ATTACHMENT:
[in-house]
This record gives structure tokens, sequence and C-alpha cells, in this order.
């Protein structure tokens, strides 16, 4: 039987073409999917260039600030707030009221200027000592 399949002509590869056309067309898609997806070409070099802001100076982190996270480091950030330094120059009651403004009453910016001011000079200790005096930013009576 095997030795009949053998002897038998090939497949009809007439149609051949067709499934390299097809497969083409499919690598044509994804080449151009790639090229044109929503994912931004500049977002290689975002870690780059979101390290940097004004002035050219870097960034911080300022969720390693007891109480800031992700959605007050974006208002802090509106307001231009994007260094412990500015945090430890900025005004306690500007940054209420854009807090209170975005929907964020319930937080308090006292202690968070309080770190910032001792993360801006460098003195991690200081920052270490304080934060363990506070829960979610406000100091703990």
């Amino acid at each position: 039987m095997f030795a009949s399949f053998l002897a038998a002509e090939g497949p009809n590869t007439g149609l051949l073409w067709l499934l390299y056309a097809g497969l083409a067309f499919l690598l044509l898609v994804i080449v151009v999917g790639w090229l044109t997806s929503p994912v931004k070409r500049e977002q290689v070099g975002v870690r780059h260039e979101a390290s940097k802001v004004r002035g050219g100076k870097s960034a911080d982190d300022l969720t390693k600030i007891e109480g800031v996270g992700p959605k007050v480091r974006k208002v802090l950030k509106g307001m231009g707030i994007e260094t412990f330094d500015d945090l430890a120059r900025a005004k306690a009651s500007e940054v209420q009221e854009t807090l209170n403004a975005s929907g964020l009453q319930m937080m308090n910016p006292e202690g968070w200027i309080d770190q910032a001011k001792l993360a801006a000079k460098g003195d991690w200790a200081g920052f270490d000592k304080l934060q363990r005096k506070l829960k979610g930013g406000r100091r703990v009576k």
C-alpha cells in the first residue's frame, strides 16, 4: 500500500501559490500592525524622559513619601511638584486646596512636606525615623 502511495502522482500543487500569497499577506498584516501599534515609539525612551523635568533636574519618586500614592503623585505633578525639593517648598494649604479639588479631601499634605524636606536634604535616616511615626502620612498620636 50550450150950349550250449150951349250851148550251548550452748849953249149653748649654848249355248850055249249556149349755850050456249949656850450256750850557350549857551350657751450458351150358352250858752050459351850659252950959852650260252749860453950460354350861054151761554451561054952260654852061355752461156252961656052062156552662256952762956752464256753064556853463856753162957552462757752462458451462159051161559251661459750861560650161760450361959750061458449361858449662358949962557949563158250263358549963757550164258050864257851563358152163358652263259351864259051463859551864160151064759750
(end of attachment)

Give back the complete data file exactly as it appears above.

[in-house]
This record gives structure tokens, sequence and C-alpha cells, in this order.
């Protein structure tokens, strides 16, 4: 039987073409999917260039600030707030009221200027000592 399949002509590869056309067309898609997806070409070099802001100076982190996270480091950030330094120059009651403004009453910016001011000079200790005096930013009576 095997030795009949053998002897038998090939497949009809007439149609051949067709499934390299097809497969083409499919690598044509994804080449151009790639090229044109929503994912931004500049977002290689975002870690780059979101390290940097004004002035050219870097960034911080300022969720390693007891109480800031992700959605007050974006208002802090509106307001231009994007260094412990500015945090430890900025005004306690500007940054209420854009807090209170975005929907964020319930937080308090006292202690968070309080770190910032001792993360801006460098003195991690200081920052270490304080934060363990506070829960979610406000100091703990």
């Amino acid at each position: 039987m095997f030795a009949s399949f053998l002897a038998a002509e090939g497949p009809n590869t007439g149609l051949l073409w067709l499934l390299y056309a097809g497969l083409a067309f499919l690598l044509l898609v994804i080449v151009v999917g790639w090229l044109t997806s929503p994912v931004k070409r500049e977002q290689v070099g975002v870690r780059h260039e979101a390290s940097k802001v004004r002035g050219g100076k870097s960034a911080d982190d300022l969720t390693k600030i007891e109480g800031v996270g992700p959605k007050v480091r974006k208002v802090l950030k509106g307001m231009g707030i994007e260094t412990f330094d500015d945090l430890a120059r900025a005004k306690a009651s500007e940054v209420q009221e854009t807090l209170n403004a975005s929907g964020l009453q319930m937080m308090n910016p006292e202690g968070w200027i309080d770190q910032a001011k001792l993360a801006a000079k460098g003195d991690w200790a200081g920052f270490d000592k304080l934060q363990r005096k506070l829960k979610g930013g406000r100091r703990v009576k």
C-alpha cells in the first residue's frame, strides 16, 4: 500500500501559490500592525524622559513619601511638584486646596512636606525615623 502511495502522482500543487500569497499577506498584516501599534515609539525612551523635568533636574519618586500614592503623585505633578525639593517648598494649604479639588479631601499634605524636606536634604535616616511615626502620612498620636 50550450150950349550250449150951349250851148550251548550452748849953249149653748649654848249355248850055249249556149349755850050456249949656850450256750850557350549857551350657751450458351150358352250858752050459351850659252950959852650260252749860453950460354350861054151761554451561054952260654852061355752461156252961656052062156552662256952762956752464256753064556853463856753162957552462757752462458451462159051161559251661459750861560650161760450361959750061458449361858449662358949962557949563158250263358549963757550164258050864257851563358152163358652263259351864259051463859551864160151064759750